Traditional Craftmenship > Handlooms Weaving In Tripura

Handlooms Weaving In Tripura

Handloom weaving is an important craft in Tripura. Tripuri women in the rural households prefer to weave their own risa and rinai which are part of their traditional dress. Other handloom products which are woven include lungi, sari, chaddar, and scarves. The motifs are different and one can identify whether it is woven by the Chakma, Kuki, Lussai or Reang tribes. The main feature of Tripuri handlooms is vertical and horizontal stripes with scattered embroidery in different colours. The artistic handloom industry is concentrated in a number of places in the rural areas, in the sub-divisions of Sadar, Sonamura, Khowai, Kailasahar and Belonia.

The Lion Loom is used for weaving. These age old looms are simple, cheap and easy to operate. They have no permanent fixtures or heavy frames and are easily portable. Also these looms offer an unlimited scope for designs. The weaver sits with a loom fixing the back strap, with her legs on the footrest, which is adjustable for keeping the loom stretched. The weaving in the lion loom requires the shedding motion, the picking motion and the beating motion. While one bar is lifted with the left hand, the circular bamboo one is pressed down with right hands imultaneously. The sword is then placed in the shed and kept vertical and the weft is passed from the right side with the right hand by means of the shuttle (a bamboo piece ship containing yarn) and picked with the left hand. The weft is then beaten up by the sword. The sword is then taken out and the centershed are produced through which the shuttle is passed by the left hand and is picked up by the right hand. The sword is then again placed to beat the weft.

Today the handloom industry plays a vital role in the economy of the state and provides a secondary means of employment and income to indigenous cultivators. Popular handloom items which are being woven include the lasingphee (a quilt like weave in which the cloth is wadded with cloth during weaving), scarves, bedspreads, cotton saris and shoulder bags. Tablemats, cushion covers and canvas for holding chairs are also now made from woven tribal fabrics.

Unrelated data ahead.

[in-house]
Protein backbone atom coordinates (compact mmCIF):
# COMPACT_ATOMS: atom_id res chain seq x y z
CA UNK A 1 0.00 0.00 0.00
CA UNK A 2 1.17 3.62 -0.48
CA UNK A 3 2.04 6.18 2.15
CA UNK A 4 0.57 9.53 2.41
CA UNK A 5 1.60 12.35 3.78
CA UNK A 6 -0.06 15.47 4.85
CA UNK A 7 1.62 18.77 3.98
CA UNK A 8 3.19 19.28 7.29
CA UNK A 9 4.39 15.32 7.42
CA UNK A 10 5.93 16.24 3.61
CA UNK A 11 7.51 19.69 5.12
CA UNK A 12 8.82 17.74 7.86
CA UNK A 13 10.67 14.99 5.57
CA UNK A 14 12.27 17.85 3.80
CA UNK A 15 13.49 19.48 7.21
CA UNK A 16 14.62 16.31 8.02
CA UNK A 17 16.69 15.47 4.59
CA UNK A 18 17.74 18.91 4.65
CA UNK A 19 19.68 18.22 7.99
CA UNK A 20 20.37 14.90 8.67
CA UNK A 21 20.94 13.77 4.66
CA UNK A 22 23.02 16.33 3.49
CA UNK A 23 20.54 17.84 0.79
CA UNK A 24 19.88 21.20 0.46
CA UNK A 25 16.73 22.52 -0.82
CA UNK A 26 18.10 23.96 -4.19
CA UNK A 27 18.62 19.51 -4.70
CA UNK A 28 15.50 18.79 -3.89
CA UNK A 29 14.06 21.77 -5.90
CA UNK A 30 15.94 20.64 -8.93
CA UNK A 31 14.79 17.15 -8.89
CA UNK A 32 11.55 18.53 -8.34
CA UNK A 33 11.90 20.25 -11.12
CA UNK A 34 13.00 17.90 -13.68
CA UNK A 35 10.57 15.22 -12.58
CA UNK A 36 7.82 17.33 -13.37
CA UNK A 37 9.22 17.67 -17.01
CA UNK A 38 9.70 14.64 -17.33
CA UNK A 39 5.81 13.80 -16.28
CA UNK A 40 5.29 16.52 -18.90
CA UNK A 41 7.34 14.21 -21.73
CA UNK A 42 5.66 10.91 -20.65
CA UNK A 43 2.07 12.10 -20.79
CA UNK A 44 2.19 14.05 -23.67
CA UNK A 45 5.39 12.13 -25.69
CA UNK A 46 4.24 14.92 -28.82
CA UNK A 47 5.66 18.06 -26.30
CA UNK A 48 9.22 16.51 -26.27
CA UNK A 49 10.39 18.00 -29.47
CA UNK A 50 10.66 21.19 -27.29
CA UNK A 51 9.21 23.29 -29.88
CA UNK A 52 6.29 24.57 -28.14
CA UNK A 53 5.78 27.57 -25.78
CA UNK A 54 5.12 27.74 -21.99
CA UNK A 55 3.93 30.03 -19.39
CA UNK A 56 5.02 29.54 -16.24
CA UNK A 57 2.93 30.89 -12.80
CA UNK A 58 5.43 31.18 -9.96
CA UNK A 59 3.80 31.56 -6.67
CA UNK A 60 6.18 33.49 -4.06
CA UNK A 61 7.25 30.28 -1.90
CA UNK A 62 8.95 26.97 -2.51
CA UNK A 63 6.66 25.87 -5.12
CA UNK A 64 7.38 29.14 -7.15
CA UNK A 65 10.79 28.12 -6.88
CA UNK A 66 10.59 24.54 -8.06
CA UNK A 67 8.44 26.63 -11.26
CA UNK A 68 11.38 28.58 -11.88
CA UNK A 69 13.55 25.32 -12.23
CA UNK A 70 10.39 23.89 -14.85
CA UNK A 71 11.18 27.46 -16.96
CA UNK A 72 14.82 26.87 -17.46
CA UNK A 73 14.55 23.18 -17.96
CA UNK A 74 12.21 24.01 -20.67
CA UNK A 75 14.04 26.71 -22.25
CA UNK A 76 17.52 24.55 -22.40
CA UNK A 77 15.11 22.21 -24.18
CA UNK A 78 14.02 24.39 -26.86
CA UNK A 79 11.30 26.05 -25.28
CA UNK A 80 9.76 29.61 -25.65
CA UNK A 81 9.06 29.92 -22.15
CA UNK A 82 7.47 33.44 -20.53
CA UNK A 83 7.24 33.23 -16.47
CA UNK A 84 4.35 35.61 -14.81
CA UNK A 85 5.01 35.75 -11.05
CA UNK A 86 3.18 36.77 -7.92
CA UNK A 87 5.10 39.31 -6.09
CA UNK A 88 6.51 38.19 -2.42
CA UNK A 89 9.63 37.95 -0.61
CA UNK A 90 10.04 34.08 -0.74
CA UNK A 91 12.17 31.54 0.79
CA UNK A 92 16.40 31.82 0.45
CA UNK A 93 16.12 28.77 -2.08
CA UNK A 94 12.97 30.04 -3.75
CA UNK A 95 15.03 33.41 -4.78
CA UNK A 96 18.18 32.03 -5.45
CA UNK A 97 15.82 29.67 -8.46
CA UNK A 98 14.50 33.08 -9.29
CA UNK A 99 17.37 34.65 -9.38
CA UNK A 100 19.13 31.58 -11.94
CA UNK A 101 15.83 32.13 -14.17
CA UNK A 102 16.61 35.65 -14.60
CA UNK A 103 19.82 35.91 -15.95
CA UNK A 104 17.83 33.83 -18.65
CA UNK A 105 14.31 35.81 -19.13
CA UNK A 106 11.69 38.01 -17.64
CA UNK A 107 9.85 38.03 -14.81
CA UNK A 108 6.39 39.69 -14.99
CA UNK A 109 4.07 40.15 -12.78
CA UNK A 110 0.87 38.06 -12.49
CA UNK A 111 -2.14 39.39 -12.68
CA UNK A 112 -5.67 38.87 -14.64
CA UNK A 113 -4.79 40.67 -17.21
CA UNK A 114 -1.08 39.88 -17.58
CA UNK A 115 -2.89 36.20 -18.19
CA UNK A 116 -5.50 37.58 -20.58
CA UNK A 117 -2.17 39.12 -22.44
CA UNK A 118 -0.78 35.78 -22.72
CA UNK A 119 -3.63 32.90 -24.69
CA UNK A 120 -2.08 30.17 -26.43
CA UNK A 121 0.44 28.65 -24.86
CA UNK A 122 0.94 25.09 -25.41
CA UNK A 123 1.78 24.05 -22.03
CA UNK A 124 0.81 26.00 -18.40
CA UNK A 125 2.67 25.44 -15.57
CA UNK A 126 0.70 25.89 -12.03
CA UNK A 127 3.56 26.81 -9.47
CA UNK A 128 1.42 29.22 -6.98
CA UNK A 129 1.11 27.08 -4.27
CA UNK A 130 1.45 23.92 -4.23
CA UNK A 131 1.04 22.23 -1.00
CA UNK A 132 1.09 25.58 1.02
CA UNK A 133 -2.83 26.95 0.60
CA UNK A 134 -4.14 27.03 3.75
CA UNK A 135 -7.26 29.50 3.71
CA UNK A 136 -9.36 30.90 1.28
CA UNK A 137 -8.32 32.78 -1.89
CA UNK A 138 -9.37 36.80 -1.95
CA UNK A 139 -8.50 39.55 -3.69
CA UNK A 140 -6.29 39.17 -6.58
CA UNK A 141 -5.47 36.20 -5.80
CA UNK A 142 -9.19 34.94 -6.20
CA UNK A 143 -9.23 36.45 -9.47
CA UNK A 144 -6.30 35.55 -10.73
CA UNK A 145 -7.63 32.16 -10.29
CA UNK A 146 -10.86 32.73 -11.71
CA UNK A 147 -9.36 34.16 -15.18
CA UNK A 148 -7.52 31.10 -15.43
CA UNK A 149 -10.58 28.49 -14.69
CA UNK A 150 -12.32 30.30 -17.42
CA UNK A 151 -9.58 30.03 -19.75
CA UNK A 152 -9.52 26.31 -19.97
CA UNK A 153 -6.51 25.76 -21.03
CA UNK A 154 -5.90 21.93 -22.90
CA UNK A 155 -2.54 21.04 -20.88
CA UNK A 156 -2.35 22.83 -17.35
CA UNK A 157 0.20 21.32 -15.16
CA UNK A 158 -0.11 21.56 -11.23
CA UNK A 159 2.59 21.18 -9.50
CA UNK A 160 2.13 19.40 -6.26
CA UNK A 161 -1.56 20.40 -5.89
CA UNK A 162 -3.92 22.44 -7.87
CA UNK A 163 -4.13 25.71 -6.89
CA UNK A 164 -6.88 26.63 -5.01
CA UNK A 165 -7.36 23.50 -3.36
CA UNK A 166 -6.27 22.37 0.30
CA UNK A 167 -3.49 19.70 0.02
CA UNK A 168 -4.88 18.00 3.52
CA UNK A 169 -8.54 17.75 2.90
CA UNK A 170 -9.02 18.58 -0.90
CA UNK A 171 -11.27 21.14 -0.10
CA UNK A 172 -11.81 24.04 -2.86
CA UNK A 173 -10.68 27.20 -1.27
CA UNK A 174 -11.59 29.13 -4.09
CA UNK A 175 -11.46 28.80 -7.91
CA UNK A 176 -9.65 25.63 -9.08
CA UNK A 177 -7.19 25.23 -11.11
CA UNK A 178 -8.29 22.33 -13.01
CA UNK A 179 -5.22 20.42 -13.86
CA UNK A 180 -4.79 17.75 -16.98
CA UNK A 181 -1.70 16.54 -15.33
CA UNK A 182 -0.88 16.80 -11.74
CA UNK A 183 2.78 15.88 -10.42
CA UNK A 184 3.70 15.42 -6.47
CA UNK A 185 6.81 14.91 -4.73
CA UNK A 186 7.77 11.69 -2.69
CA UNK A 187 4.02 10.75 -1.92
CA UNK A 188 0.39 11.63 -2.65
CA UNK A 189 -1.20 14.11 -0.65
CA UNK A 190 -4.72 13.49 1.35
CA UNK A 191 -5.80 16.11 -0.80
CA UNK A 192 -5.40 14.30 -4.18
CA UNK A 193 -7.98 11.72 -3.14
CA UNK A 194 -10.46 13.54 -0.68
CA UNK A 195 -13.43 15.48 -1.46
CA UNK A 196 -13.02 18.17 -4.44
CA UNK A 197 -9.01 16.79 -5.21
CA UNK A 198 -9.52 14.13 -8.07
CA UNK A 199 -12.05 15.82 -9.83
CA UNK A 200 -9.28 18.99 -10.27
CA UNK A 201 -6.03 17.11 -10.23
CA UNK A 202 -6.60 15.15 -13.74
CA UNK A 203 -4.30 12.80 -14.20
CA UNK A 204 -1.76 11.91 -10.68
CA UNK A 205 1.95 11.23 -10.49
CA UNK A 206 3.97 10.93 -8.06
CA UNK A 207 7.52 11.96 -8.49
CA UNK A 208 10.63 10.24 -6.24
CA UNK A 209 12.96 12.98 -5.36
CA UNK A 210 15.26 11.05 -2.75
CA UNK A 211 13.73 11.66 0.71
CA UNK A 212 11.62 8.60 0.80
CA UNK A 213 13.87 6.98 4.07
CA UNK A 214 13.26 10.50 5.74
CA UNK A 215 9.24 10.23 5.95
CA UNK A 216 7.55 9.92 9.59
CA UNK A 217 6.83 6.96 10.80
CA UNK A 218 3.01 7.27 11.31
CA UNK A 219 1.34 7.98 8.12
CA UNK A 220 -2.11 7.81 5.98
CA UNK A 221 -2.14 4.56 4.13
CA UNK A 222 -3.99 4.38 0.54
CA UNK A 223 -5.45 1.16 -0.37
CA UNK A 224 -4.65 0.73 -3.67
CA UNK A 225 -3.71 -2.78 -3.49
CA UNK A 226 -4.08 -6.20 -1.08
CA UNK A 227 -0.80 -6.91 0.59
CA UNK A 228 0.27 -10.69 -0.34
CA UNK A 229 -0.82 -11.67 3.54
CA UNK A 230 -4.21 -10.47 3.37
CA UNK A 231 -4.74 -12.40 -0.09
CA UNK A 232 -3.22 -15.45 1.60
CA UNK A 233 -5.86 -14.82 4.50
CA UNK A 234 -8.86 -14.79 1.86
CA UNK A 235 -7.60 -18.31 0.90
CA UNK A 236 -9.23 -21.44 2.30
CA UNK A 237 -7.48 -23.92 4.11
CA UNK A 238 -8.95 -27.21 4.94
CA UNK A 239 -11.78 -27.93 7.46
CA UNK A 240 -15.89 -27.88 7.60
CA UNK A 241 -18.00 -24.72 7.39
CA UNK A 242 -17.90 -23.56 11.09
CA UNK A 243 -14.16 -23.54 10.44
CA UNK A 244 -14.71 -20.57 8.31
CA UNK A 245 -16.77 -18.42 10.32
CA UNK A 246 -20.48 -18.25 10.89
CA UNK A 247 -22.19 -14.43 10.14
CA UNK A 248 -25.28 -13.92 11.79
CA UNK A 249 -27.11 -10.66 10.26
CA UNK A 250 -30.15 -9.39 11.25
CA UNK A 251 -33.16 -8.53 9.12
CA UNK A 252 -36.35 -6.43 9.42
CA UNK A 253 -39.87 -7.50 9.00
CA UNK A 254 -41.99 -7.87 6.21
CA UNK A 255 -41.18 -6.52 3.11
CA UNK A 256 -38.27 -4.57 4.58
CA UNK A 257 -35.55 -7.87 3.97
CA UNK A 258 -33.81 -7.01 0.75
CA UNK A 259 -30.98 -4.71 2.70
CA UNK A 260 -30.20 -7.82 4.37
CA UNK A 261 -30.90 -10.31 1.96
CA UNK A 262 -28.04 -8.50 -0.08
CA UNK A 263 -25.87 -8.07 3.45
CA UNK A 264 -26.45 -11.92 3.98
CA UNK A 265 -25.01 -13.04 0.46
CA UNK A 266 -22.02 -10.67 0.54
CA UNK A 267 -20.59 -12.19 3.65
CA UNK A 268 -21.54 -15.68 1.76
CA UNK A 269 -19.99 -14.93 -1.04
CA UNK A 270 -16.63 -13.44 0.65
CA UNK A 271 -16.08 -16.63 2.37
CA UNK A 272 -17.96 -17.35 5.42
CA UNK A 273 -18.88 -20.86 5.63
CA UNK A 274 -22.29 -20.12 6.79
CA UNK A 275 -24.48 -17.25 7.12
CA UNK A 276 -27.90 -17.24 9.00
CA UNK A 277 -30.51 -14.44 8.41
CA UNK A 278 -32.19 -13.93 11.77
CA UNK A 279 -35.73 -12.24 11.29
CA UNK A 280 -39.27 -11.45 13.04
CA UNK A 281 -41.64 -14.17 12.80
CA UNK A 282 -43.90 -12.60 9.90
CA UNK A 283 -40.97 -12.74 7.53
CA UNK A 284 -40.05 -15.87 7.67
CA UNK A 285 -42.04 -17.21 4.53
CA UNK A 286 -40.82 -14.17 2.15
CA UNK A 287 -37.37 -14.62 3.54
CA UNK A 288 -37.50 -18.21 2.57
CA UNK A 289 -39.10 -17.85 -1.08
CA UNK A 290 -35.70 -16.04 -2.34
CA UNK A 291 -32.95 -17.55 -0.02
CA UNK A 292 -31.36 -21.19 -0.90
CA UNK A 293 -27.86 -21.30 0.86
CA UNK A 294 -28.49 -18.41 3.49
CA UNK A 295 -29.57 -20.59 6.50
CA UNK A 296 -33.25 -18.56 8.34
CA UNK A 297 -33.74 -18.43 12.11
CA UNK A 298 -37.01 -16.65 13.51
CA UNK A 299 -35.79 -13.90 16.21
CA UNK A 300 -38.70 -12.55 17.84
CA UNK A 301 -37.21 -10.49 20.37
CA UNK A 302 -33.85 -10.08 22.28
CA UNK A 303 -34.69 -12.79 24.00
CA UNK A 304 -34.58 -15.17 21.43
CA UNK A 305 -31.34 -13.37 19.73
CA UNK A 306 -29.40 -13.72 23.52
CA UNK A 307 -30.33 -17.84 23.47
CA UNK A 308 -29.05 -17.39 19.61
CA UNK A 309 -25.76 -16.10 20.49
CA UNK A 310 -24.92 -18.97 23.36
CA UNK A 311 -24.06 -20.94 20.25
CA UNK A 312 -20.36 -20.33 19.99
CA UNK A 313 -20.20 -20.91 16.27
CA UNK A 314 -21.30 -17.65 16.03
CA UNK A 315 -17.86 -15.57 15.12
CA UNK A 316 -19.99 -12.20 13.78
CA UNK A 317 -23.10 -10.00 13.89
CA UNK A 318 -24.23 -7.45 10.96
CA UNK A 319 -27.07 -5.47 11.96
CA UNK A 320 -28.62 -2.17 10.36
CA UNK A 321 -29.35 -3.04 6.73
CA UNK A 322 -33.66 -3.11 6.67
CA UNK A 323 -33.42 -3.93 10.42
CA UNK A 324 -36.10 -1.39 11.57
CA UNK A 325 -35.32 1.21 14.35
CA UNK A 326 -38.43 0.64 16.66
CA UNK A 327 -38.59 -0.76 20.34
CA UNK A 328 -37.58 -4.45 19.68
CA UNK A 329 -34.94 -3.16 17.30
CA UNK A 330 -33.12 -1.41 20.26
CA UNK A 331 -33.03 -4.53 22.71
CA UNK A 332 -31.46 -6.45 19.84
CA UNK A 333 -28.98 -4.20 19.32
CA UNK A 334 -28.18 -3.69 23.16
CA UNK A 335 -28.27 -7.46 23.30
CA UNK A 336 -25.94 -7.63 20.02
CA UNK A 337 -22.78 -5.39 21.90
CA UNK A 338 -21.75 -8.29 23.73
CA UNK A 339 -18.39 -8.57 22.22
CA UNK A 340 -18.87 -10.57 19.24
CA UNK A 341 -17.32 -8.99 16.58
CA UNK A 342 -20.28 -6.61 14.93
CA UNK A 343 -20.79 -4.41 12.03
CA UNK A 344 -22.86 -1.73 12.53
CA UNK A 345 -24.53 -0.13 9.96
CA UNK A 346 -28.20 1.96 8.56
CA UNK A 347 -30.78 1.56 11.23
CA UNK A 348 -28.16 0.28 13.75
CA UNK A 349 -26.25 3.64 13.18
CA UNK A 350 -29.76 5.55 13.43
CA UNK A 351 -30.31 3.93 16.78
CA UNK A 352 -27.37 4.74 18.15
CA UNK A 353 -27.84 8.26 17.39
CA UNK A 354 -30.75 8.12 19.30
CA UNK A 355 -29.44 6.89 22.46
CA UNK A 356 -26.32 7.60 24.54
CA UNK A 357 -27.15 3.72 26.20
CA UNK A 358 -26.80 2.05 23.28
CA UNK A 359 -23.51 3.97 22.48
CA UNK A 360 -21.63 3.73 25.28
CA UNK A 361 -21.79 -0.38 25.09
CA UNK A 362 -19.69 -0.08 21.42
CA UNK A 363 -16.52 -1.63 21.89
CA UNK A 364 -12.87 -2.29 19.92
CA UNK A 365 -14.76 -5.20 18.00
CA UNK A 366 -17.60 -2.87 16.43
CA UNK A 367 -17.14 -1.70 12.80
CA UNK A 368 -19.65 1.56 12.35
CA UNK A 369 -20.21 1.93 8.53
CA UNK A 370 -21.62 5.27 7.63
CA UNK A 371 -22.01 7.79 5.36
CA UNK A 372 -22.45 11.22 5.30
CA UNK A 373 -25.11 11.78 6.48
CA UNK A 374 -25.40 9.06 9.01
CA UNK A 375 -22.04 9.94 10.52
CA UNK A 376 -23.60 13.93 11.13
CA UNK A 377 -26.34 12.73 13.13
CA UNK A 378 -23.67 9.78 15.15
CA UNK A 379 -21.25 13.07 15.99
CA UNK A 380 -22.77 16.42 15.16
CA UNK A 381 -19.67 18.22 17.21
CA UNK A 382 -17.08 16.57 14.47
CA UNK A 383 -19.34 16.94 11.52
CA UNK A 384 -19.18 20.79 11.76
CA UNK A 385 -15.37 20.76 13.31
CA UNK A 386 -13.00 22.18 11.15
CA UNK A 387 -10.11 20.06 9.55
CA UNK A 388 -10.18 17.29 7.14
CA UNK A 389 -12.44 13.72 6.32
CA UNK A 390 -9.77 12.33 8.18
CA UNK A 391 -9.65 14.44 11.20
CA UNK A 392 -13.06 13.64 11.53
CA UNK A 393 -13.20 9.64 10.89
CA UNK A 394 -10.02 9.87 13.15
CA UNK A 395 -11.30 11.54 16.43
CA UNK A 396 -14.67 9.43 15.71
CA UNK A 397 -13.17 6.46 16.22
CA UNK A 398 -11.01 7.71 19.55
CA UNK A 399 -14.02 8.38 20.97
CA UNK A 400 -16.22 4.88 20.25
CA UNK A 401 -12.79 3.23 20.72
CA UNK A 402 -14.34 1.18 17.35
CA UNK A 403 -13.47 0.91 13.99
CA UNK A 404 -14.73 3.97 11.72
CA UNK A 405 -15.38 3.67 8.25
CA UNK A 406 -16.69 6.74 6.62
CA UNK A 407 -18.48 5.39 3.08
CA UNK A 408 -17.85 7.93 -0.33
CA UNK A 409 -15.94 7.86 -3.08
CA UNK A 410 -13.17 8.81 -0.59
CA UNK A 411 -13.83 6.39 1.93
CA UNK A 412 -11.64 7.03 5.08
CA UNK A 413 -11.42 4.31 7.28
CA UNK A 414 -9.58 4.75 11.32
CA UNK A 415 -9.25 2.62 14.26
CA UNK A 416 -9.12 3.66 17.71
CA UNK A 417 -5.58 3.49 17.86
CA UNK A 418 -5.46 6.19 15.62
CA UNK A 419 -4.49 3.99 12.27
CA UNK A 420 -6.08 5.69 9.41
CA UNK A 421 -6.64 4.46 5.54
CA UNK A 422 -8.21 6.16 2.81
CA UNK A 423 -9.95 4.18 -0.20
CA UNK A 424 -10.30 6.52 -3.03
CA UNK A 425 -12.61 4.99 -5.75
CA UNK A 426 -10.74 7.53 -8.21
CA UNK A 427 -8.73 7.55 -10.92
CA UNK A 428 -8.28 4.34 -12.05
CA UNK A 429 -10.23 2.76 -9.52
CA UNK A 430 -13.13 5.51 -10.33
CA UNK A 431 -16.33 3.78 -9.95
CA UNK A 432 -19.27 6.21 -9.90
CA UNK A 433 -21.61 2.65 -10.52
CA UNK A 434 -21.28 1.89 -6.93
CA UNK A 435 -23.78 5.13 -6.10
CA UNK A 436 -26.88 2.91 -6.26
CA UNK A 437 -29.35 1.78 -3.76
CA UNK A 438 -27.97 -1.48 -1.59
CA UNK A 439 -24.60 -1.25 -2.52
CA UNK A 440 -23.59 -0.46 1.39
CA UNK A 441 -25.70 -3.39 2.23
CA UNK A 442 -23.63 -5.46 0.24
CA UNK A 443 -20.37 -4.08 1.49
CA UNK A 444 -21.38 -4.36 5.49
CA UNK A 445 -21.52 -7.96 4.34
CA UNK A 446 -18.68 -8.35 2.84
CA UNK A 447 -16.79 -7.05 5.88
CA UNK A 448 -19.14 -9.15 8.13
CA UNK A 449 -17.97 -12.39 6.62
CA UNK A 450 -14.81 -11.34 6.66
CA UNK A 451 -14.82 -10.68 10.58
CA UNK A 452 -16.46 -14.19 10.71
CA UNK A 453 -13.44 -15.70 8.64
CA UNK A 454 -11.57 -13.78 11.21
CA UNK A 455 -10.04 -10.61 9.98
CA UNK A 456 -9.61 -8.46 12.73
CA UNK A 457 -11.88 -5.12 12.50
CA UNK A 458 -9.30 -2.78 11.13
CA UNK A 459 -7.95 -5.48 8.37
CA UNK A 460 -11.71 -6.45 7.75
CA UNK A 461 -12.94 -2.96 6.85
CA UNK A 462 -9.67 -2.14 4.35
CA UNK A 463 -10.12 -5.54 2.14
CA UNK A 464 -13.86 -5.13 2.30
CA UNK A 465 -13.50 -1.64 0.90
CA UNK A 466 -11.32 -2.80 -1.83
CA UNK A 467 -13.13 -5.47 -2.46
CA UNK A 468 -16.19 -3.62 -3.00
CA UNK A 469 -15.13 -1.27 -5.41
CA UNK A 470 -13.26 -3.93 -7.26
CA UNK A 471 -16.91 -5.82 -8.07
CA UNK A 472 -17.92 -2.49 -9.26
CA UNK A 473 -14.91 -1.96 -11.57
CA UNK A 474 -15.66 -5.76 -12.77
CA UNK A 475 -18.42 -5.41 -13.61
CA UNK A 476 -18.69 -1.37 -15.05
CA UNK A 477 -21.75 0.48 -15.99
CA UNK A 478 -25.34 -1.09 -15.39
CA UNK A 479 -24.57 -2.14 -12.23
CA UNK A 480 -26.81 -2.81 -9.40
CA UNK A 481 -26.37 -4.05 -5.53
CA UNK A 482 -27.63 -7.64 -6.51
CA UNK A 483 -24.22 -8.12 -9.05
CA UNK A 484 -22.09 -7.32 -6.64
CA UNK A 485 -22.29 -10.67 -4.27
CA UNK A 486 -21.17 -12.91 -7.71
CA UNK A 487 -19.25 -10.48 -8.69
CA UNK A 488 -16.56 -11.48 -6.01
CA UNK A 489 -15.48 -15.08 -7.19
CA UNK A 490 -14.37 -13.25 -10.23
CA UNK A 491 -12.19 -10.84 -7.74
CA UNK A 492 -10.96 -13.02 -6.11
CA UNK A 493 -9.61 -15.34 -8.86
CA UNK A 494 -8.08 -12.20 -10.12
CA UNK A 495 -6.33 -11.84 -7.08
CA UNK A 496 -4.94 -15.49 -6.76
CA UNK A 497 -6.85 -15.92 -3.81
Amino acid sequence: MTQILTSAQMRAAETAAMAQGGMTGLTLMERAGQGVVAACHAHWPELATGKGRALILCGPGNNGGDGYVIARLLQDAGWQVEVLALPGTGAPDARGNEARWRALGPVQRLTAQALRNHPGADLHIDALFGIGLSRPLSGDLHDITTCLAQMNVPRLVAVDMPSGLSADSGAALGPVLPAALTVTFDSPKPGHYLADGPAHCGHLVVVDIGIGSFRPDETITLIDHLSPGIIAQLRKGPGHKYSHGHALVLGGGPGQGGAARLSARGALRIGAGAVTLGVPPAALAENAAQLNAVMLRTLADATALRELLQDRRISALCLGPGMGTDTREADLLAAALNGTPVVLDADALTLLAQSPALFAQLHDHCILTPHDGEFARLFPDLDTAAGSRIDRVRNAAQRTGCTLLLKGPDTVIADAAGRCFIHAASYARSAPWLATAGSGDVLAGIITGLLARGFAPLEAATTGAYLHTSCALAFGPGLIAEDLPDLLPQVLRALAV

Contributed by: Prarthana, CEE Ahmedabad

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Muslin Fabric

This gossamer light muslin fabric has found mention in the writings of many visitors to India, even as far back as the 3rd century B.C. A great deal of muslin was produced in and exported from Bengal. Dacca was the main region where cotton was cultivated due to the high humidity of the region, which prevented the delicate thread from breaking on contact with the air. The cotton spun was very white since the Brahmaputra and the Ganges Rivers have bleaching properties. The chikan workers in Bengal used this fine muslin for embroidery.

Stitches in Chikankari

Double-Star Earring, Peacock Feather's Eye, Sidhual, Makra, Mandarzi, Bulbulchashm, Tajmahal, Phooljali, Phanda, Dhoom, Gol, murri, Janjeera, Keel, Kangan, Bakhia, Dhania Patti, lambi Murri, Kapkapi, Karan Phool, Bijli, Ghaspatti, Rozan, Meharki, Kaj, Chameli, Chane ki Patti, Balda, Jora, Pachni, Tapchim Kauri, Hathkati and Daraj of various types.